What went wrong?
While it was incredibly close and could have been scored for Yan, he did lose this fight. In a way, Yan’s depth at this stage played against himself. Instead of sticking to those fantastic fundamental defenses and strategies, at times he opted to attempt to counter-grapple and exchange with Magomedov in wrestling situations on equal terms.
It wasn’t just Yan’s over-eagerness, Magomedov himself had some brilliant looks that allowed him to catch Yan off guard. One in particular that I loved was how he dropped into a leg attack right off the body kick. Round kicks typically stand your opponent up and prime them to counter-punch, making it an excellent time to shoot on the hips or legs. Of course, you have to be pretty darn athletic to pull that off. You know who else is, and does? Aljamain Sterling. We’ll get back to that soon.
Another issue – one that actually has not been remedied, is Yan’s habit to give up his back in the “quad pod” position when scrambling back to his feet. This is likely something that was developed while training with freestyle wrestlers in Europe, it’s an extremely common position to take your time in and stay stingy defensively, rather than quickly peeling hands and creating separation. That’s one advantage folkstyle definitely provides.
When you see Yan scramble successfully, you can understand why he takes these risks. He’s a great wrestler and an underrated offensive grappler. He opens himself up, sure, but he keeps the pace of the fight high and gives himself more room to do attritional work and hopefully get back to his feet.
With all of that in mind, take a look at how Yan approached the rematch.
Masterclass: Petr Yan vs. Magomed Magomedov 2
The biggest difference between the first and second Magomedov fight is discipline. Yan stuck with the tactics that led to his success, and stayed away from anything that gave Magomedov a fighting chance.
Magomedov made adjustments as well. He added open stance body kicking and intercepting rear straights to try and disrupt Yan’s rhythm and pressure. However, that forward motion only led him into the clinch with Yan once again, where he was just as outclassed as the first fight.
Yan had many brilliant methods for dealing with Magomedov’s attempts to press forward or grapple. When Magomedov was able to push through for an underhook, Yan immediately used his whizzer to angle off and pushed off on the bicep or wrist to make sure Magomedov couldn’t follow and square up.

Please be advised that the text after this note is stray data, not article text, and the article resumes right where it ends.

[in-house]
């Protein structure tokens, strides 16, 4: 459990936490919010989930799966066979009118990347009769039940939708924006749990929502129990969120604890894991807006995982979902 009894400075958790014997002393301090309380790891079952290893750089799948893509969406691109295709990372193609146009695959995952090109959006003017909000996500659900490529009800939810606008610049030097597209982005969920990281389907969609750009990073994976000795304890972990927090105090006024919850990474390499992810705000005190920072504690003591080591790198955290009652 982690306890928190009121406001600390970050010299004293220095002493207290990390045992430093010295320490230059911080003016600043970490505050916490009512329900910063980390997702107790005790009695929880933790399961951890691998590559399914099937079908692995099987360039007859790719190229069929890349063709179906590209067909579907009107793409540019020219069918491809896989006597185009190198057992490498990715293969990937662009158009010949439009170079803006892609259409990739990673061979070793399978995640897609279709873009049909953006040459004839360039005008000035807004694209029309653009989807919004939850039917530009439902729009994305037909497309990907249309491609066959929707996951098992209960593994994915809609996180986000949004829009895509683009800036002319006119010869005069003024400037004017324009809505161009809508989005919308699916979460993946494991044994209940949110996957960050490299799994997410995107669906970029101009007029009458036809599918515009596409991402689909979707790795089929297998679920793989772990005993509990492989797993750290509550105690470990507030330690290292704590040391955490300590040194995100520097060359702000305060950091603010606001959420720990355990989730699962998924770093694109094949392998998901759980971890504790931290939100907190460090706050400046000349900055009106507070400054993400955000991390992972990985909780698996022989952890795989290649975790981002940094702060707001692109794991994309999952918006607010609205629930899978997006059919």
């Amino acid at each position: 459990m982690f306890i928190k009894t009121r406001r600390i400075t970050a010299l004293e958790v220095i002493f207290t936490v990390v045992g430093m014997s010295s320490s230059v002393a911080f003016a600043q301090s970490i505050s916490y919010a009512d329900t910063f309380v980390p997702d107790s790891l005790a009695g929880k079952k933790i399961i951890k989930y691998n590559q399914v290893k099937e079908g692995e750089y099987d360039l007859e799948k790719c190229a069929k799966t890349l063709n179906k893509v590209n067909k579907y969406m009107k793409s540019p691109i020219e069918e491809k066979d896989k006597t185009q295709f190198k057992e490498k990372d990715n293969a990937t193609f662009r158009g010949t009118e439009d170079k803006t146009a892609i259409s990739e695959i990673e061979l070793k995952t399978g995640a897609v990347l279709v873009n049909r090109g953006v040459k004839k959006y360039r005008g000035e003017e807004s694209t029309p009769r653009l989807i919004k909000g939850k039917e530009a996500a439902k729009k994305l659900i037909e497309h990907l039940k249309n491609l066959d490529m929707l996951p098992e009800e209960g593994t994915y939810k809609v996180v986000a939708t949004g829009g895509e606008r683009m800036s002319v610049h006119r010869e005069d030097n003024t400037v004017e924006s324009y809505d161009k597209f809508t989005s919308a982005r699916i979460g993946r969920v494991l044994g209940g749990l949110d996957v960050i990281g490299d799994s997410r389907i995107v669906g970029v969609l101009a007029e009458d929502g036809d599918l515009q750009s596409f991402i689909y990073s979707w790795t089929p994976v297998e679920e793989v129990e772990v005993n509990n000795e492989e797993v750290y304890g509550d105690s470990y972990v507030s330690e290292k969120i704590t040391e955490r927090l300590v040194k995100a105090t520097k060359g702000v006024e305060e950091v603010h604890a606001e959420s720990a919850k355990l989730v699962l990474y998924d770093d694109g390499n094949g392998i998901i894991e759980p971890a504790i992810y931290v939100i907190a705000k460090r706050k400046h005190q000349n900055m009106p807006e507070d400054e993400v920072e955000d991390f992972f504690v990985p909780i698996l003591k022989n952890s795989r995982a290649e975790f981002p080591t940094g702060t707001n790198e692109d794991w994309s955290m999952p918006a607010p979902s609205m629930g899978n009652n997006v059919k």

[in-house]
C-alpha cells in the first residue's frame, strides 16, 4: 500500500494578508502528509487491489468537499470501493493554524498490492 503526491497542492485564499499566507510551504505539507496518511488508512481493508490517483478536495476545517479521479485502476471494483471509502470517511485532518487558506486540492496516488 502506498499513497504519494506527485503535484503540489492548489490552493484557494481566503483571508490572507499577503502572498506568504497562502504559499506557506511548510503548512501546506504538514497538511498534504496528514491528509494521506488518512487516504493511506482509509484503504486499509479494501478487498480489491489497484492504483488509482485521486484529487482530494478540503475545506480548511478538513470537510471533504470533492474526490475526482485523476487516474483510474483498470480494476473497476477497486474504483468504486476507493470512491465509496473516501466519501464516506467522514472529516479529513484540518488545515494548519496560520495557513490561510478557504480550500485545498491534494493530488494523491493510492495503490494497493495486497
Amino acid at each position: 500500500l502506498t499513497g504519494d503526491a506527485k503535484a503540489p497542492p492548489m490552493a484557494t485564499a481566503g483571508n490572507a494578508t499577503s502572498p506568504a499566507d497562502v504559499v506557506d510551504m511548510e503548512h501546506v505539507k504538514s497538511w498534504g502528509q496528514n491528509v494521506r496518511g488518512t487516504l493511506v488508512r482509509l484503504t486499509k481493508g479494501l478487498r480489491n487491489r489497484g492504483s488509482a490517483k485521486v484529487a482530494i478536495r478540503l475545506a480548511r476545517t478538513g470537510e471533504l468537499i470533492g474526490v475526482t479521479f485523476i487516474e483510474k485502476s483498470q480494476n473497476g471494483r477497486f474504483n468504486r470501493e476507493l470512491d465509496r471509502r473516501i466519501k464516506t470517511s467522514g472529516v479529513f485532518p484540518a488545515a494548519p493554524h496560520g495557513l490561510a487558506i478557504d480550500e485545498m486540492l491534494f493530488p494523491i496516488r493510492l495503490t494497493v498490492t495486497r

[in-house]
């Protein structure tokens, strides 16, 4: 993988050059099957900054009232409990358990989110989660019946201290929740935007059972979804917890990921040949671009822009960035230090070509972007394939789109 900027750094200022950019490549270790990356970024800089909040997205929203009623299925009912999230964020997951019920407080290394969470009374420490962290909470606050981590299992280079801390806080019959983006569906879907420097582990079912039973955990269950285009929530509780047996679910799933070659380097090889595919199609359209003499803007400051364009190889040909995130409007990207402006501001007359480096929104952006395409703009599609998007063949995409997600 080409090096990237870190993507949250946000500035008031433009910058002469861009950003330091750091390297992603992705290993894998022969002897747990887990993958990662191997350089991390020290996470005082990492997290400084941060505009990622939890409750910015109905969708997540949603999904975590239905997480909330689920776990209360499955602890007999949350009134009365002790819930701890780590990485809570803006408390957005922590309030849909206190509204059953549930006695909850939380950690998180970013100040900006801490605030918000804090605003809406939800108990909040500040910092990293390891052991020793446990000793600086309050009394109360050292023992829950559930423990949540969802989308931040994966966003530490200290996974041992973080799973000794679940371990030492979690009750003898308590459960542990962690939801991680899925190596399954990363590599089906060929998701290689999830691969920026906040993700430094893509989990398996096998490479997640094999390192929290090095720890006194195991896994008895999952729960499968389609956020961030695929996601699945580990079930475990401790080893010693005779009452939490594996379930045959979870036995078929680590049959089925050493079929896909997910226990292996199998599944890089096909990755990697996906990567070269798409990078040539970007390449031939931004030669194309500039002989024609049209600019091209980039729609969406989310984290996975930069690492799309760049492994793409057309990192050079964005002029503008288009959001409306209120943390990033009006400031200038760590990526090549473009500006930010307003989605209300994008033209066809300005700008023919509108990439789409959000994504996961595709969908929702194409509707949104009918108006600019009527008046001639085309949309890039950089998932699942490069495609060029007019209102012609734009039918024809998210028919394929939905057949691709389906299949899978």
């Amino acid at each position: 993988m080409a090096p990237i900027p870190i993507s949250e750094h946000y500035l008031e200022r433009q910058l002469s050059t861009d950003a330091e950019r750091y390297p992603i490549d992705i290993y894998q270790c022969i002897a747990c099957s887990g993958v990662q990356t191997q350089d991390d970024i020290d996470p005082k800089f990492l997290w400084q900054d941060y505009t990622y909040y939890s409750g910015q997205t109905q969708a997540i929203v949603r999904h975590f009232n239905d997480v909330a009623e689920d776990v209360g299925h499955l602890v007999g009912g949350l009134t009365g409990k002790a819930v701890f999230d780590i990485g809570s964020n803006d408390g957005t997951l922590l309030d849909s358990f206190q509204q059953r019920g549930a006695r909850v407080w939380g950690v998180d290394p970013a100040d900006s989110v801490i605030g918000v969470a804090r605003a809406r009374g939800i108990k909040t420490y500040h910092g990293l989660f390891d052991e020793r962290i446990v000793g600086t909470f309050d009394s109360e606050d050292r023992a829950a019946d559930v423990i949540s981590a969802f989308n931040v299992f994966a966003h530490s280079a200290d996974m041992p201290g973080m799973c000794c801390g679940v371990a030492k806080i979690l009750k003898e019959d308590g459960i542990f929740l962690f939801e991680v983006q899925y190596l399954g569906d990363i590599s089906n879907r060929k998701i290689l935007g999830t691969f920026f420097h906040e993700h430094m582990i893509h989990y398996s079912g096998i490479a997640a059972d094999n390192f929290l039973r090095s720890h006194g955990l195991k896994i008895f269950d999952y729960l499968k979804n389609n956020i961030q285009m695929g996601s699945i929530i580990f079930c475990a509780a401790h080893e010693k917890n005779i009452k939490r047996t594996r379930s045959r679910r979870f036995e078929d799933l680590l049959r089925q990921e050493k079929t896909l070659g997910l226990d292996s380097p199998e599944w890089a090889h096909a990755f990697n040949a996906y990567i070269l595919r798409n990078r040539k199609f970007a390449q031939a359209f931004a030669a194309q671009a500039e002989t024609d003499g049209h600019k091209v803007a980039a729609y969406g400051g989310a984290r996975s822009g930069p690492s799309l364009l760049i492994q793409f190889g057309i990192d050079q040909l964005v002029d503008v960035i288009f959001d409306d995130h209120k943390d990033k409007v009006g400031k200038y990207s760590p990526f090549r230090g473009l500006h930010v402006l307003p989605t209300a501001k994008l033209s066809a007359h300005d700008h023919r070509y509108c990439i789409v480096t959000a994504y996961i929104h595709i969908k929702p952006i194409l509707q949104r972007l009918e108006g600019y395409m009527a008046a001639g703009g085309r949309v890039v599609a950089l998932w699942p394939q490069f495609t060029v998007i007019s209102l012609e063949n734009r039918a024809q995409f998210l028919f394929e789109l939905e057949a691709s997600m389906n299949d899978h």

When Magomedov pressured even harder in tie-ups to try to take that space away, Yan was able to capitalize on his momentum pull him across and hit those nasty over-under foot sweeps to throw him off balance and out of the clinch.
Another neat trick to diffuse pressure is the outside slip duck-under. Yan noticed Magomedov was consistently trying to lead with that rear straight, and found his timing to turn the strike into favorable clinch positions. I broke that technique down in more depth here.
As mentioned earlier, heavy pressure from wrestlers and grapplers typically leads to big linear retreats from strikers. However, perhaps due to his amateur boxing experience, Petr Yan is exceptionally comfortable with traditional infighting. He has brilliant awareness for keeping his hands and arms up as a barrier to feel his opponent’s positioning before firing off quick uppercuts or hooks around the guard. He manipulates hand positioning and pulls his opponent into larger strikes like jump knees.
His quick hips and overall awareness make this a safe position to strike from, any wrestling entry will be from short range and thus be easier to deal with by bringing his opponent up into the clinch. Yan can use those same positions to work the collar tie and turn his opponent toward the cage before disengaging.
This is not to say that Magomedov didn’t get to Yan’s legs at all in the rematch. But when he did, we saw Yan stick to the fundamental defenses that worked for him in the first fight – stuff the head, control wrists, post and limp-leg out.